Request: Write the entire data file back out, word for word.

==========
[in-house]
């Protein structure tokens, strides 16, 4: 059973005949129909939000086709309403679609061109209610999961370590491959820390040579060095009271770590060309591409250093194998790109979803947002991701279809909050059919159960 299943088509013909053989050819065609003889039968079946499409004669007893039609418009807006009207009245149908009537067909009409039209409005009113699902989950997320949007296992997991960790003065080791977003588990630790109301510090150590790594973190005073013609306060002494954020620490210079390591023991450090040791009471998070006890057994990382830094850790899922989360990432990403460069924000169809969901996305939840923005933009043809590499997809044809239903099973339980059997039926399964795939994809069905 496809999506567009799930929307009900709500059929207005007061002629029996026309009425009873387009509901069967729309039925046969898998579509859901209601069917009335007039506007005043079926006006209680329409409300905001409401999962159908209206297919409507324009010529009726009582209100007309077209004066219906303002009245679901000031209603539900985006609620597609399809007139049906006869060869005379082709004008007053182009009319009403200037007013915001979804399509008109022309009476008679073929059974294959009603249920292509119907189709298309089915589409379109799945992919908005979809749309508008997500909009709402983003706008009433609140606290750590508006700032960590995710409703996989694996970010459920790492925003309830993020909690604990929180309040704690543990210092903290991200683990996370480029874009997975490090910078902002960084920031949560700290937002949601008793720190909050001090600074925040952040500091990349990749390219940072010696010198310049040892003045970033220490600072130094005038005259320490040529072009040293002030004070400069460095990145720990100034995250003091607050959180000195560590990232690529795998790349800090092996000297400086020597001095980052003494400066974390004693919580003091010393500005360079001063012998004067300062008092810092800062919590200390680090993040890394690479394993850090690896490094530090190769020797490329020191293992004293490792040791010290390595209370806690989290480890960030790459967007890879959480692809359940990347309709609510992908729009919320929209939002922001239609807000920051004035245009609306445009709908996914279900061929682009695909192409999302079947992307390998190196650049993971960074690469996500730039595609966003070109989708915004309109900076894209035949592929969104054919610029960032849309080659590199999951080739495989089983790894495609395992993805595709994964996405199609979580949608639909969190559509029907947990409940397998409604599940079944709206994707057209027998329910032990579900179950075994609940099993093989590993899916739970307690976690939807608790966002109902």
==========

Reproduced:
[in-house]
């Protein structure tokens, strides 16, 4: 059973005949129909939000086709309403679609061109209610999961370590491959820390040579060095009271770590060309591409250093194998790109979803947002991701279809909050059919159960 299943088509013909053989050819065609003889039968079946499409004669007893039609418009807006009207009245149908009537067909009409039209409005009113699902989950997320949007296992997991960790003065080791977003588990630790109301510090150590790594973190005073013609306060002494954020620490210079390591023991450090040791009471998070006890057994990382830094850790899922989360990432990403460069924000169809969901996305939840923005933009043809590499997809044809239903099973339980059997039926399964795939994809069905 496809999506567009799930929307009900709500059929207005007061002629029996026309009425009873387009509901069967729309039925046969898998579509859901209601069917009335007039506007005043079926006006209680329409409300905001409401999962159908209206297919409507324009010529009726009582209100007309077209004066219906303002009245679901000031209603539900985006609620597609399809007139049906006869060869005379082709004008007053182009009319009403200037007013915001979804399509008109022309009476008679073929059974294959009603249920292509119907189709298309089915589409379109799945992919908005979809749309508008997500909009709402983003706008009433609140606290750590508006700032960590995710409703996989694996970010459920790492925003309830993020909690604990929180309040704690543990210092903290991200683990996370480029874009997975490090910078902002960084920031949560700290937002949601008793720190909050001090600074925040952040500091990349990749390219940072010696010198310049040892003045970033220490600072130094005038005259320490040529072009040293002030004070400069460095990145720990100034995250003091607050959180000195560590990232690529795998790349800090092996000297400086020597001095980052003494400066974390004693919580003091010393500005360079001063012998004067300062008092810092800062919590200390680090993040890394690479394993850090690896490094530090190769020797490329020191293992004293490792040791010290390595209370806690989290480890960030790459967007890879959480692809359940990347309709609510992908729009919320929209939002922001239609807000920051004035245009609306445009709908996914279900061929682009695909192409999302079947992307390998190196650049993971960074690469996500730039595609966003070109989708915004309109900076894209035949592929969104054919610029960032849309080659590199999951080739495989089983790894495609395992993805595709994964996405199609979580949608639909969190559509029907947990409940397998409604599940079944709206994707057209027998329910032990579900179950075994609940099993093989590993899916739970307690976690939807608790966002109902």